I had a very encouraging string of publishing acceptances in May and now a new one in June. I’m going to use the phrase “very excited” in each of the paragraphs below, because I really, really mean it. Forthcoming for me in the next two weeks:
“Behind the Eight” at Schuylkill Valley Journal, part of their new Dispatches series. I’m very excited about this piece finding a home as part of this new series!
“Clouds” in the launch issue of Perhappened Magazine. The theme for this issue is carnival. I grew up in the mobile food concession business, so some of the story is from that perspective. I’m very excited to be included in this issue! Saturday, June 6.
“Anyway, Here’s Wonderwall” at the newly-launched Rejection Letters. I’m very excited to be included in the early days of this new project! Tuesday, June 10.
“A Decent Disaster” at Mineral Lit Mag‘s June issue. I’m very excited to be part of this edition!
I’m particularly grateful that these pieces have each found the right home, and I’m even more excited by the chance to work with the editors at each of these venues, all of whom have been amazingly encouraging and wonderful to connect with in general.
If you’re a writer and have been writing for a while, you know the experience of pouring yourself into something and coming to a point, eventually, of feeling like it’s ready. Then you come back to it a few months later and revision is much easier. Things you thought were perfect now seem a little clanky, and something (time, distance, rest, other pursuits, other work, good reading) has given you the ability to make them right. You tighten things up, make hard (even emotional) cuts, and now you know it’s ready. This happens two or three more times. That’s the process, isn’t it? It seems to be for me.
The only way I know to become a better writer is to keep writing, keep reading, and keep building in some opportunities for distance. Stay intellectually curious. Study the mechanics of your art. Listen to great lectures. Get feedback. Keep going.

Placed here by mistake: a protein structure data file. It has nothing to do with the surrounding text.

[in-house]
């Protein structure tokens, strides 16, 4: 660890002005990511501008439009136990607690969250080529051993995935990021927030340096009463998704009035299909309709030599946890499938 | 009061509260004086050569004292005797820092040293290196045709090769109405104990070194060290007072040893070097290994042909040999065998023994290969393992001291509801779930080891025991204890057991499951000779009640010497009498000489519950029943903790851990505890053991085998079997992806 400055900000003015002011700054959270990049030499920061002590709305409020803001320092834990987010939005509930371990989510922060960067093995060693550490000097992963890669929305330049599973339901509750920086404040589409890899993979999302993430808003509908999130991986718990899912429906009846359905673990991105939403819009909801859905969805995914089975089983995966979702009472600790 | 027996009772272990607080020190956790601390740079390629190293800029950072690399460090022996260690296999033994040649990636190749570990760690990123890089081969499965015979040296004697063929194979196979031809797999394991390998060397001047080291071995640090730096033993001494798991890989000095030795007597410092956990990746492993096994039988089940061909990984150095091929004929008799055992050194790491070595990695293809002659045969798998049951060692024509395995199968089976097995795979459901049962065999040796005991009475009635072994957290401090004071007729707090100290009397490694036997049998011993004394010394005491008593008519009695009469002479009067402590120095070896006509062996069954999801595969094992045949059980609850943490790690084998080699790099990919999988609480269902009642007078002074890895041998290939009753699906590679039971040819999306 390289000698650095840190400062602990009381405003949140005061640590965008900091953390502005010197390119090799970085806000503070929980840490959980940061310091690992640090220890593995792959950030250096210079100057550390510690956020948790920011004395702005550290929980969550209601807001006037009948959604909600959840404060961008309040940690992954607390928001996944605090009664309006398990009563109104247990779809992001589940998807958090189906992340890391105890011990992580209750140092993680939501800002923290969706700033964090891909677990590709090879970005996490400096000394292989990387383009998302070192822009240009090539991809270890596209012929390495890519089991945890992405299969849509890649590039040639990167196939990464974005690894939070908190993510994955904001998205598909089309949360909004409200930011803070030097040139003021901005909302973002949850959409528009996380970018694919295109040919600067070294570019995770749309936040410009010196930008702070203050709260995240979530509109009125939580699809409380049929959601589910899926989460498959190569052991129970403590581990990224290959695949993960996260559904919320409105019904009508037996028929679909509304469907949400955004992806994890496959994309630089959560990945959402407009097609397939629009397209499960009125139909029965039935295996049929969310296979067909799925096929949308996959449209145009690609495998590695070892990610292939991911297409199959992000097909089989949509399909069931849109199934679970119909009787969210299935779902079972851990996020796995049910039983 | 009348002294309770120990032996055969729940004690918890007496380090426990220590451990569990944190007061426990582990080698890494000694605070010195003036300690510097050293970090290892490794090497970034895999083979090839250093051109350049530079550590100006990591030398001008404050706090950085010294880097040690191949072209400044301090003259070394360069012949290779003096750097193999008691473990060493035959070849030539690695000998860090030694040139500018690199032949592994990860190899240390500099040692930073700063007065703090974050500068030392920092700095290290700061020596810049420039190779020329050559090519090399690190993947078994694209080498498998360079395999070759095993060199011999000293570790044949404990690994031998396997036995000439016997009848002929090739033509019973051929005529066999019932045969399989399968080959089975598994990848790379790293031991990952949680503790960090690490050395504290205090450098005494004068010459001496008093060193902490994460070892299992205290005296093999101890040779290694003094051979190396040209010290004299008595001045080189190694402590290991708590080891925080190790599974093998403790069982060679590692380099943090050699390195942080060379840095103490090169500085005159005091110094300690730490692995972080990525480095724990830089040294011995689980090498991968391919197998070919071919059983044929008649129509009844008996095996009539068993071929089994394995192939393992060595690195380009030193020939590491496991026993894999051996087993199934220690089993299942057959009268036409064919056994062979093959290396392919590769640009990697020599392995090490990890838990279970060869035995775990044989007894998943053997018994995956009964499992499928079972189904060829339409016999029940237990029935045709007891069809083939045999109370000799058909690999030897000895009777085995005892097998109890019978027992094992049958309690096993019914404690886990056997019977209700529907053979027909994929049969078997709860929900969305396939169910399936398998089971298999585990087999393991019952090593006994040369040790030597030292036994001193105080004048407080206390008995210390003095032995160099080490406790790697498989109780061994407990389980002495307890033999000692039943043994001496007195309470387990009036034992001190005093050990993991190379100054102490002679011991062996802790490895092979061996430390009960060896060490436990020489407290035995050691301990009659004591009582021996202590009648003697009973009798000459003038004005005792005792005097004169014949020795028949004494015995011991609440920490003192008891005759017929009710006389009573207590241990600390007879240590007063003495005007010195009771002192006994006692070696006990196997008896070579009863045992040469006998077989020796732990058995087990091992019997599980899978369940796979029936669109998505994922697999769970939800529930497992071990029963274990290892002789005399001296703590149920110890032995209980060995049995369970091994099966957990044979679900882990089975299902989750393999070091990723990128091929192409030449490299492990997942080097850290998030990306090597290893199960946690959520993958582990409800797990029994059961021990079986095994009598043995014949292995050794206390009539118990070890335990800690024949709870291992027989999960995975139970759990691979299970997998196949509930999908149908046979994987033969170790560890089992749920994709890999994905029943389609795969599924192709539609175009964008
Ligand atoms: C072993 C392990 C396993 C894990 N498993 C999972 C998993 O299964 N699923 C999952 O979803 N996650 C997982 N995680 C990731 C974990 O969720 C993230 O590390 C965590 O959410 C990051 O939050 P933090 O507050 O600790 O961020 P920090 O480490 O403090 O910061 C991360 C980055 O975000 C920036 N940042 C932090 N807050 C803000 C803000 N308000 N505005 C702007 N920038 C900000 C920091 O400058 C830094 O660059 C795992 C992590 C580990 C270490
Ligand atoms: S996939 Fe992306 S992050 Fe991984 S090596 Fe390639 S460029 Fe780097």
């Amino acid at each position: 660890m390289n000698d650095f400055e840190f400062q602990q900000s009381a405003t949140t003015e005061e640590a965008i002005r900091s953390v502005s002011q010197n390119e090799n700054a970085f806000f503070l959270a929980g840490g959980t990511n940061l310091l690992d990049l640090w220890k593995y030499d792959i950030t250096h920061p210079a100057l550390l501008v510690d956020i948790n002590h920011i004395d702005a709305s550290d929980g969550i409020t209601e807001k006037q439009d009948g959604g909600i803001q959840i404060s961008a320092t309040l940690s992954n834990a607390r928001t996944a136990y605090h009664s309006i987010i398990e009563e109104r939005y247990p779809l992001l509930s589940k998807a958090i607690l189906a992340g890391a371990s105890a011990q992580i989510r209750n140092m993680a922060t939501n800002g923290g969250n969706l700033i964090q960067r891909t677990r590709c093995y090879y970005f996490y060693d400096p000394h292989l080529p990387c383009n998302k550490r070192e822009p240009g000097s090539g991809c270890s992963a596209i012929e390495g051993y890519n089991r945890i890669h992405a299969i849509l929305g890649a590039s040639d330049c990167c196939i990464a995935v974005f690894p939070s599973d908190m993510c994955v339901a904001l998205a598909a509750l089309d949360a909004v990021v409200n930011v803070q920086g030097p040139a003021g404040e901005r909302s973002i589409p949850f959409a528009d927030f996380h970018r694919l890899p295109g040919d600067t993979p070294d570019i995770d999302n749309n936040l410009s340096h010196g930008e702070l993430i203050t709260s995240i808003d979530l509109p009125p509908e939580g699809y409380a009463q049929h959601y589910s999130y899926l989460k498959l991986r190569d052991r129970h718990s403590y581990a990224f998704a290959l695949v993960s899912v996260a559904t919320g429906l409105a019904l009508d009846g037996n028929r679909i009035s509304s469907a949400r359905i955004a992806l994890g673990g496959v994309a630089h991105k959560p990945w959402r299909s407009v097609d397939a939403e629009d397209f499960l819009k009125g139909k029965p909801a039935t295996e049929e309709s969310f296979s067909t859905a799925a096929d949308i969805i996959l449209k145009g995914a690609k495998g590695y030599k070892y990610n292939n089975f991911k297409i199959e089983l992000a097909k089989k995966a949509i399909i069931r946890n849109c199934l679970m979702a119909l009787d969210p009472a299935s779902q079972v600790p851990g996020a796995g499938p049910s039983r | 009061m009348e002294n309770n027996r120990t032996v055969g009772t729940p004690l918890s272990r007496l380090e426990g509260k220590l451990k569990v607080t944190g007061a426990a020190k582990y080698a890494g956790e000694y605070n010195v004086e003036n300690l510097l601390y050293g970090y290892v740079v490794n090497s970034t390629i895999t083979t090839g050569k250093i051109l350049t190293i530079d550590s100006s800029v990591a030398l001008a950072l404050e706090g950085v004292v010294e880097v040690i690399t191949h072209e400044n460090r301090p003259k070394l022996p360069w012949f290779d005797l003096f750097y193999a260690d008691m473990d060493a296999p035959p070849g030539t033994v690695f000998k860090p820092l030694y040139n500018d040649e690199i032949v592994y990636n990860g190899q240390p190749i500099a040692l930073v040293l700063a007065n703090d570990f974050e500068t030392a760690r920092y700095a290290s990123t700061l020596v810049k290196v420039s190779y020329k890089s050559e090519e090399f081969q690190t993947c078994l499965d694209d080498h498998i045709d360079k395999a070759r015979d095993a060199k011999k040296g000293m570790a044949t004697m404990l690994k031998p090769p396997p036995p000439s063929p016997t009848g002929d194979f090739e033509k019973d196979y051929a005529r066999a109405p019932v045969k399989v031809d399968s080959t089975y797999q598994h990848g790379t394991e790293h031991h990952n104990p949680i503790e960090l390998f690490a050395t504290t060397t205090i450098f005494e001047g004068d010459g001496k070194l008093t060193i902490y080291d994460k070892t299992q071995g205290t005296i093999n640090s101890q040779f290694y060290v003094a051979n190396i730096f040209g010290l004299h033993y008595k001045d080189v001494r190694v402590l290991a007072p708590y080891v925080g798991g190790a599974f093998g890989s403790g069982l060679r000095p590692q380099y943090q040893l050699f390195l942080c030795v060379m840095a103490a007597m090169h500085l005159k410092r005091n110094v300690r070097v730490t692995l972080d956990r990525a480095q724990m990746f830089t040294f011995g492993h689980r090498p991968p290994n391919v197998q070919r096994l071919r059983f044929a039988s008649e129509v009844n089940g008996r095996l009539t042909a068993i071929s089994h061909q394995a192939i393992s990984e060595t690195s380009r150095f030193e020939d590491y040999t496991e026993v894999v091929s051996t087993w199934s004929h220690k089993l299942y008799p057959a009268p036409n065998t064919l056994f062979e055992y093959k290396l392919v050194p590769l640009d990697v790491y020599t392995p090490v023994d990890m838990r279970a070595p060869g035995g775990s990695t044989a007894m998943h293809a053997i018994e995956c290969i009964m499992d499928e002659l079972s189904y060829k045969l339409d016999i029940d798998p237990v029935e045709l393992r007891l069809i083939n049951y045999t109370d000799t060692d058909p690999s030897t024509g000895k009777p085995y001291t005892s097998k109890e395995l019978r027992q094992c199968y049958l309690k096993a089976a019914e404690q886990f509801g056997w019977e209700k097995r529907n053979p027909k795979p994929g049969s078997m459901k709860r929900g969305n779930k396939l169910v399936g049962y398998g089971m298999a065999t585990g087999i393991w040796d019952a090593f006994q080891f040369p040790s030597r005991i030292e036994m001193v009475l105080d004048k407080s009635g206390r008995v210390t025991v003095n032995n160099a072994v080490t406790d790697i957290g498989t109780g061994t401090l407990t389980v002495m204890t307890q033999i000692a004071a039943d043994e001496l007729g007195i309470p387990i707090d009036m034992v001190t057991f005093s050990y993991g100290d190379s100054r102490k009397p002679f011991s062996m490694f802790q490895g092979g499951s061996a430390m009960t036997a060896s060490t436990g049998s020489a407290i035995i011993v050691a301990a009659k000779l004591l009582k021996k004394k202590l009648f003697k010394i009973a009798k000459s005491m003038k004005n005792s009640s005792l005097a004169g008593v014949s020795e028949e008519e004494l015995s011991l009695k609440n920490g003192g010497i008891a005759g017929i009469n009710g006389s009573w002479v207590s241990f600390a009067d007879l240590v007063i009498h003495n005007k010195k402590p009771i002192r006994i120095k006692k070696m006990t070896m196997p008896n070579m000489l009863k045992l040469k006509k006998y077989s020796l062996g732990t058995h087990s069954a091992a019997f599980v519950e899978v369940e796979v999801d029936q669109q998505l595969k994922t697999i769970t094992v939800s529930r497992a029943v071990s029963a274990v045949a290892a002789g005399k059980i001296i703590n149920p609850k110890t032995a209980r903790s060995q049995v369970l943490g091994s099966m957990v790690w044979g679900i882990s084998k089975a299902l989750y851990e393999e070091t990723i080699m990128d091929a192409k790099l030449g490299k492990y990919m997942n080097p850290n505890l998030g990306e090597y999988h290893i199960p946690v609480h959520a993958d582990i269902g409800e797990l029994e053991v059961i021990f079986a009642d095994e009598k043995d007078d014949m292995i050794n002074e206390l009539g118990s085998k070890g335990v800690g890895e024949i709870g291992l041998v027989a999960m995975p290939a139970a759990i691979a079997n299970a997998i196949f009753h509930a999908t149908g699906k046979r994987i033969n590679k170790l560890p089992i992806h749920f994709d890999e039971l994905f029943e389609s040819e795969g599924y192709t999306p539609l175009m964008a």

I come back to these words often:
“In going where you have to go, and doing what you have to do, and seeing what you have to see, you’ll dull and blunt the instrument you write with. But I would rather have it bent and dull and know I had to put it to the grindstone again and hammer it into shape and put a whetstone to it, and know that I had something to write about, than to have it bright and shining and nothing to say, or smooth and well-oiled in the closet, but unused.” (Ernest Hemingway)
Or, as Ann Hood says, “blow it up.” I come back to those words, too.
I lived in New Haven for three years in the early 2000s. Many things from that time have stuck with me. One vivid memory is Randall Balmer paraphrasing Bart Giamatti’s insight about baseball and the immigrant experience both being quests for home.
In this piece from 2011, Lia Petridis Maiello talks to Lawrence Baldassaro about his book on the concept.
I was reminded today about the card Donruss put out in 1990 when Giamatti passed, and of his great “Green Fields of the Mind.” I knew the brilliant actor, Paul, was his son, but I never really realized how young Bart was when he died. I was 10 in 1990, which means I’m 40 now. 51 probably seemed ancient to me not that long ago.
Related: Everything I Know About Postmodernism I Learned from the Phillies, a piece of mine at Hobart.
From a letter Jack Kerouac wrote to Donald Allen in 1958, here’s the wonderful “Belief & Technique For Modern Prose: List of Essentials.”